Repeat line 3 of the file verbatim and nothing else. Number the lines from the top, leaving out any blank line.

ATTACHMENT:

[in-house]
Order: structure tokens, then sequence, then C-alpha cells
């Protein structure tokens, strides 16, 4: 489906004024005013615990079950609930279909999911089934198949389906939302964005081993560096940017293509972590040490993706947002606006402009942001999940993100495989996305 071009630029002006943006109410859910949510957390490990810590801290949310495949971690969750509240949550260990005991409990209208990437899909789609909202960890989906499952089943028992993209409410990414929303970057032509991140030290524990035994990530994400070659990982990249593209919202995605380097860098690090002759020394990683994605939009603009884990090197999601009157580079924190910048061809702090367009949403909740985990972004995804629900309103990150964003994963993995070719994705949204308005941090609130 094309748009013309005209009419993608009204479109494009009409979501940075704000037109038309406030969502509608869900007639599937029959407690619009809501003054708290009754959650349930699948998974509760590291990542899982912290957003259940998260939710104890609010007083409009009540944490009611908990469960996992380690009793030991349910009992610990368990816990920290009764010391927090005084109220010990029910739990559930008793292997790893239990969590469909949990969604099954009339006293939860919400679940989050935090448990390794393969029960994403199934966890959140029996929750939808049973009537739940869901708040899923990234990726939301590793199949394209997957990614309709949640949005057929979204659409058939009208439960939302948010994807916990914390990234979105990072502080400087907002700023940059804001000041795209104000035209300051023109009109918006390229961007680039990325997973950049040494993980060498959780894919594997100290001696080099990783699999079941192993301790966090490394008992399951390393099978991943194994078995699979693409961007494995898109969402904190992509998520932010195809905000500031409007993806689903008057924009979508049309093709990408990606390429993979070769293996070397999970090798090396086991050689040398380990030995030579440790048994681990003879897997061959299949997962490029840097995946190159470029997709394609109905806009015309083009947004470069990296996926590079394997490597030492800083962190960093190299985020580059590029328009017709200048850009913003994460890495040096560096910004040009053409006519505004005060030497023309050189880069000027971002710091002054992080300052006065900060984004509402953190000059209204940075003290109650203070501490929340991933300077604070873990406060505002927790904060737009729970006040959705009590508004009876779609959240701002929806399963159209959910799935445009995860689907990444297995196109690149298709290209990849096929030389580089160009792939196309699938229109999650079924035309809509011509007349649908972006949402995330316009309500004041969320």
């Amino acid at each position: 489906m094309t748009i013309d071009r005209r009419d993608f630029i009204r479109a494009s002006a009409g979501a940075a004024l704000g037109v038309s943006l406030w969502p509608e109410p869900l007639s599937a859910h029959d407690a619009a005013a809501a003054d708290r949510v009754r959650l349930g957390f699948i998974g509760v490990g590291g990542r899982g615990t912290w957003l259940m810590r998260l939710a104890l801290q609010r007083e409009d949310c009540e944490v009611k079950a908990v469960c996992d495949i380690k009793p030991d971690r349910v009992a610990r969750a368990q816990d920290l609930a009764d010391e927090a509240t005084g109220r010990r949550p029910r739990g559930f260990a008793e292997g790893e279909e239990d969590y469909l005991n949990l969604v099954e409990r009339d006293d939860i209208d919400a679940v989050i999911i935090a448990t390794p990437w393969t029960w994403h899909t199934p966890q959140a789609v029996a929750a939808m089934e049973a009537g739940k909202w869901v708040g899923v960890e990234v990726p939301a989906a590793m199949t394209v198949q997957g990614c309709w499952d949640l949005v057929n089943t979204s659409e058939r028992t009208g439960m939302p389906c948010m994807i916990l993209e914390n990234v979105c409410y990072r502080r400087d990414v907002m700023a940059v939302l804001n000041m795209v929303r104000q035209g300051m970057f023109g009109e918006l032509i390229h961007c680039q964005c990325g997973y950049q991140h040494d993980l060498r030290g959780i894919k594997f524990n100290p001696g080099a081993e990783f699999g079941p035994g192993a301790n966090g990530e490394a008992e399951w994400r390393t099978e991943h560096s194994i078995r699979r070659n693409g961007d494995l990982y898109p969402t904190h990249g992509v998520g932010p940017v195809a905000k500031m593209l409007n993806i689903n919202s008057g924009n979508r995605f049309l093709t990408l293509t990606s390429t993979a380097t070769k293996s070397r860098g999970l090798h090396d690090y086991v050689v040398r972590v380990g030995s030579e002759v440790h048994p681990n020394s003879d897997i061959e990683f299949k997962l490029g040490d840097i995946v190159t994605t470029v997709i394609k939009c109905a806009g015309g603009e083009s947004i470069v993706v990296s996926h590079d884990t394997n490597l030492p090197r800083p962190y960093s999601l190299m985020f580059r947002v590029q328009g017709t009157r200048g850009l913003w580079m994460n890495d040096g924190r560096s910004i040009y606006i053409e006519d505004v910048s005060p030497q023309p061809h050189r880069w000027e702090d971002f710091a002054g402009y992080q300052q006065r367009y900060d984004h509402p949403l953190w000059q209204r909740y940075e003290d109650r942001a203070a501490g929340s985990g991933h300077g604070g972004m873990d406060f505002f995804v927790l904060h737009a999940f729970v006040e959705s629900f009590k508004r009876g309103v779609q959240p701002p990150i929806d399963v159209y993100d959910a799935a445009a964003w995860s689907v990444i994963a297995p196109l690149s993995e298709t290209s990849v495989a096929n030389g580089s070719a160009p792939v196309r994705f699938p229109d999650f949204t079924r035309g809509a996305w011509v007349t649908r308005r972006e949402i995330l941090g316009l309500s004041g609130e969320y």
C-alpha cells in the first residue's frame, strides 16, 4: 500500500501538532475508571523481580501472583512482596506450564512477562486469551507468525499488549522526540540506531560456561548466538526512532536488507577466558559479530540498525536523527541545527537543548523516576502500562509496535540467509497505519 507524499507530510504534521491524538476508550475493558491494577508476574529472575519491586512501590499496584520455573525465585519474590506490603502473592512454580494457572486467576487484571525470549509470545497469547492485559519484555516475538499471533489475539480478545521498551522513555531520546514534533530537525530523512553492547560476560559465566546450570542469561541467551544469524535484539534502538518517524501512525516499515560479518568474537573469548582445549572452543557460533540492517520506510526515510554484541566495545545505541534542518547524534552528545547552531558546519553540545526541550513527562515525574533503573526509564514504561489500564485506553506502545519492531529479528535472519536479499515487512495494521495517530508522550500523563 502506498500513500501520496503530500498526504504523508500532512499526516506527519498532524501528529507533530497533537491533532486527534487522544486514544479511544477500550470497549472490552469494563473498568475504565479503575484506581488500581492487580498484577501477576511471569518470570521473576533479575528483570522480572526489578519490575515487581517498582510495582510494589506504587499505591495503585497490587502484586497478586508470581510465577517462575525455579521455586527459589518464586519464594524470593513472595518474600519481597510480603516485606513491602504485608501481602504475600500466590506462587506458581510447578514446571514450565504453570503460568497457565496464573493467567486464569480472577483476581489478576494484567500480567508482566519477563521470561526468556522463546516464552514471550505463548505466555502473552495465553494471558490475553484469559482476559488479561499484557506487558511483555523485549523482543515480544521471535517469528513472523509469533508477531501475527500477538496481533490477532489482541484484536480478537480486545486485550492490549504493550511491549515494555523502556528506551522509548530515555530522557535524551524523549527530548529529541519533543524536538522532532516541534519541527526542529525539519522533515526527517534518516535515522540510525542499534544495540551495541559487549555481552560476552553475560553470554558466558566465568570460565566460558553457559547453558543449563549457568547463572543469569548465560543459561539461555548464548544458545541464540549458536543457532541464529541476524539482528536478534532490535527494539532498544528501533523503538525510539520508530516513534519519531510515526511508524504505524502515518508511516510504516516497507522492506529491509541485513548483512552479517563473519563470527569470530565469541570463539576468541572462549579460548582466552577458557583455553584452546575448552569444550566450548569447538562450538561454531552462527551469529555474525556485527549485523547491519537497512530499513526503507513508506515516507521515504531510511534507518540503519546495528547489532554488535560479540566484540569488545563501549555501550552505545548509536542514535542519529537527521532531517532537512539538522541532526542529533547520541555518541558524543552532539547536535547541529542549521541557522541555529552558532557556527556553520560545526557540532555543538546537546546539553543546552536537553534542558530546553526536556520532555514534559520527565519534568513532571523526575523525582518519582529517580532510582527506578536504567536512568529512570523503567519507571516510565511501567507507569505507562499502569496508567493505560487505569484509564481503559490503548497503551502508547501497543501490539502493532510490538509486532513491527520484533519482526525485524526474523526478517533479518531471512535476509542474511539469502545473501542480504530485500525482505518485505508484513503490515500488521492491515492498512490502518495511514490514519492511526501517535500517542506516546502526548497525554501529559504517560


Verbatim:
């Protein structure tokens, strides 16, 4: 489906004024005013615990079950609930279909999911089934198949389906939302964005081993560096940017293509972590040490993706947002606006402009942001999940993100495989996305 071009630029002006943006109410859910949510957390490990810590801290949310495949971690969750509240949550260990005991409990209208990437899909789609909202960890989906499952089943028992993209409410990414929303970057032509991140030290524990035994990530994400070659990982990249593209919202995605380097860098690090002759020394990683994605939009603009884990090197999601009157580079924190910048061809702090367009949403909740985990972004995804629900309103990150964003994963993995070719994705949204308005941090609130 094309748009013309005209009419993608009204479109494009009409979501940075704000037109038309406030969502509608869900007639599937029959407690619009809501003054708290009754959650349930699948998974509760590291990542899982912290957003259940998260939710104890609010007083409009009540944490009611908990469960996992380690009793030991349910009992610990368990816990920290009764010391927090005084109220010990029910739990559930008793292997790893239990969590469909949990969604099954009339006293939860919400679940989050935090448990390794393969029960994403199934966890959140029996929750939808049973009537739940869901708040899923990234990726939301590793199949394209997957990614309709949640949005057929979204659409058939009208439960939302948010994807916990914390990234979105990072502080400087907002700023940059804001000041795209104000035209300051023109009109918006390229961007680039990325997973950049040494993980060498959780894919594997100290001696080099990783699999079941192993301790966090490394008992399951390393099978991943194994078995699979693409961007494995898109969402904190992509998520932010195809905000500031409007993806689903008057924009979508049309093709990408990606390429993979070769293996070397999970090798090396086991050689040398380990030995030579440790048994681990003879897997061959299949997962490029840097995946190159470029997709394609109905806009015309083009947004470069990296996926590079394997490597030492800083962190960093190299985020580059590029328009017709200048850009913003994460890495040096560096910004040009053409006519505004005060030497023309050189880069000027971002710091002054992080300052006065900060984004509402953190000059209204940075003290109650203070501490929340991933300077604070873990406060505002927790904060737009729970006040959705009590508004009876779609959240701002929806399963159209959910799935445009995860689907990444297995196109690149298709290209990849096929030389580089160009792939196309699938229109999650079924035309809509011509007349649908972006949402995330316009309500004041969320």